However, the signposts of the future LNG market are clear.
The market will become more flexible. Contracts will be shorter in duration, with more options to reopen them for renegotiation. More volumes will have destination flexibility.
Pricing will be more dynamic. Asian customers will seek exposure to as many pricing bases as available so as to hedge risk. North American sellers will incorporate a component of their domestic market into pricing, rather than sticking exclusively to the oil index. This should not be viewed as a disadvantage, but as a distinct advantage over the incumbents unwilling or unable to alter legacy contract terms.
There will be more and diverse players. Large, integrated LNG projects will share the market with new importing utilities, second-tier Asian cities, island economies, ports, portfolio players, traders and banks. JKT may continue to dominate the market, but a sizable fragmented second market will emerge. New applications in transportation, and new infrastructure such as hubs and floating regasification, will grow, driving demand beyond the traditional incumbents. Complex markets will favour sophisticated players with better-than-average analytics.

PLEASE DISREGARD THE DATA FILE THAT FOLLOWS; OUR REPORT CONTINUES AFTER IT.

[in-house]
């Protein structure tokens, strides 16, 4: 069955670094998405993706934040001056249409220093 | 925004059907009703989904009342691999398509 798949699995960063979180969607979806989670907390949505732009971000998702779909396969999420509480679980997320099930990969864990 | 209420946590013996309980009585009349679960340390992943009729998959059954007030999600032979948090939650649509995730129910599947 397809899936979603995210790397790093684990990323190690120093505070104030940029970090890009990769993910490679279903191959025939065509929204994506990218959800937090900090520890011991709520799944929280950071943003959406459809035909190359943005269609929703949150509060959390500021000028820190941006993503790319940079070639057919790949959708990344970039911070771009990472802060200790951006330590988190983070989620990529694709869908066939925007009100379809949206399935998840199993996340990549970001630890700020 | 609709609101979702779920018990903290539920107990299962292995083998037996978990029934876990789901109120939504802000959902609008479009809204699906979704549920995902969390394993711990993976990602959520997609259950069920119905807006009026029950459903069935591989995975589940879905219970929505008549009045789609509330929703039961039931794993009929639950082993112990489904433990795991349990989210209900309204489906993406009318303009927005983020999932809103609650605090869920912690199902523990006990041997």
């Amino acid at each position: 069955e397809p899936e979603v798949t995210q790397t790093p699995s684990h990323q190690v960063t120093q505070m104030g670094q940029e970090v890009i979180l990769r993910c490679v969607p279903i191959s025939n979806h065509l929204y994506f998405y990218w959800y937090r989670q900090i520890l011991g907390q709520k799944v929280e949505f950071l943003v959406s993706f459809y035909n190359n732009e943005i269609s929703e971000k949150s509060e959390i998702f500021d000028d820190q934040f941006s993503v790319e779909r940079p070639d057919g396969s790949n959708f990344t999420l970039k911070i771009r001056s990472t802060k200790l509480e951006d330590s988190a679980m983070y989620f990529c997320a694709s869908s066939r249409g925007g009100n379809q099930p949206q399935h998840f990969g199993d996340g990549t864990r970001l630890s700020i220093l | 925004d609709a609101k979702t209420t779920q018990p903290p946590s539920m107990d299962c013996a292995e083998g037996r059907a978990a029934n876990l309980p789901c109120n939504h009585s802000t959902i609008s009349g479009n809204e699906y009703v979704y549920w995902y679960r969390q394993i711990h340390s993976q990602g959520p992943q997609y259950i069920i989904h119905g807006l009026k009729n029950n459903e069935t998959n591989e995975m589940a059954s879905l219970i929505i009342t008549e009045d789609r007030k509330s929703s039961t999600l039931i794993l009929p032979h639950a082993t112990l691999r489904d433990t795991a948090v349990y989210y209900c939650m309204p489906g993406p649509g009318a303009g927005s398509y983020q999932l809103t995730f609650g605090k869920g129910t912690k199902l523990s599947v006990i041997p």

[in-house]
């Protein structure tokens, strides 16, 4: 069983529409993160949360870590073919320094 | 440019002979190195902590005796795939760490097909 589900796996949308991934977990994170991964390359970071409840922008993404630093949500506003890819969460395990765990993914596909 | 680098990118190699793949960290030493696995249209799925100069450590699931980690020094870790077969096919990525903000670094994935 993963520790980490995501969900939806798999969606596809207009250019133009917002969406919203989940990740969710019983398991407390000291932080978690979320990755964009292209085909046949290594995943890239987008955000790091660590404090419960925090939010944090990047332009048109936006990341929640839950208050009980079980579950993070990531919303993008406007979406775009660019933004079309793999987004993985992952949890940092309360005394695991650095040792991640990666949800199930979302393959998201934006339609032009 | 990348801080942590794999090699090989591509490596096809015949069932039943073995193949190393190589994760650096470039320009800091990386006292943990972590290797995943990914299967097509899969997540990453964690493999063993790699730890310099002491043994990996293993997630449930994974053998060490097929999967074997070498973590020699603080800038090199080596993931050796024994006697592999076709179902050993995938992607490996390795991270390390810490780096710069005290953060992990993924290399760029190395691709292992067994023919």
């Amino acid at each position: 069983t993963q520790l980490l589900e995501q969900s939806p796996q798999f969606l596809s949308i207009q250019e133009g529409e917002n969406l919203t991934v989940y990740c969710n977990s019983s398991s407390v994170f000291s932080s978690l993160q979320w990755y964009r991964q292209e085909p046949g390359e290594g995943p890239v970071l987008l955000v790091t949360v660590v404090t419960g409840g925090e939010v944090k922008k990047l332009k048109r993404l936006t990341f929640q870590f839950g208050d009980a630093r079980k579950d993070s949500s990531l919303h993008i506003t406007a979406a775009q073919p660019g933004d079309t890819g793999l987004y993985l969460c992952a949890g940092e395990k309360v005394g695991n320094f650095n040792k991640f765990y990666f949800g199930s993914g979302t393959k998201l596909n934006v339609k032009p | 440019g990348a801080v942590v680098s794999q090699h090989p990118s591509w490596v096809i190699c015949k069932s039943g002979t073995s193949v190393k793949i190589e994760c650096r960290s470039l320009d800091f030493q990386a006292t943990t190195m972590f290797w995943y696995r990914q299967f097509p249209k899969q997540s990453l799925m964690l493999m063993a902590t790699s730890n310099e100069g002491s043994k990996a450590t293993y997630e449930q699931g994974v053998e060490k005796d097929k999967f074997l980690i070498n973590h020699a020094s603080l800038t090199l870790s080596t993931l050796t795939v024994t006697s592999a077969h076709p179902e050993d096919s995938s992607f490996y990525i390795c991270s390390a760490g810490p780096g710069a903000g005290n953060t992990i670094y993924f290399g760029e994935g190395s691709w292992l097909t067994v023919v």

New projects will compete with the expansion potential of existing projects. Australia has recently completed the construction of nine export facilities, most of which were designed to be expanded at attractive terms. Qatar has announced expansion of its industry. The competitiveness of the local construction industry is suddenly a differentiator in determining if a project can expand.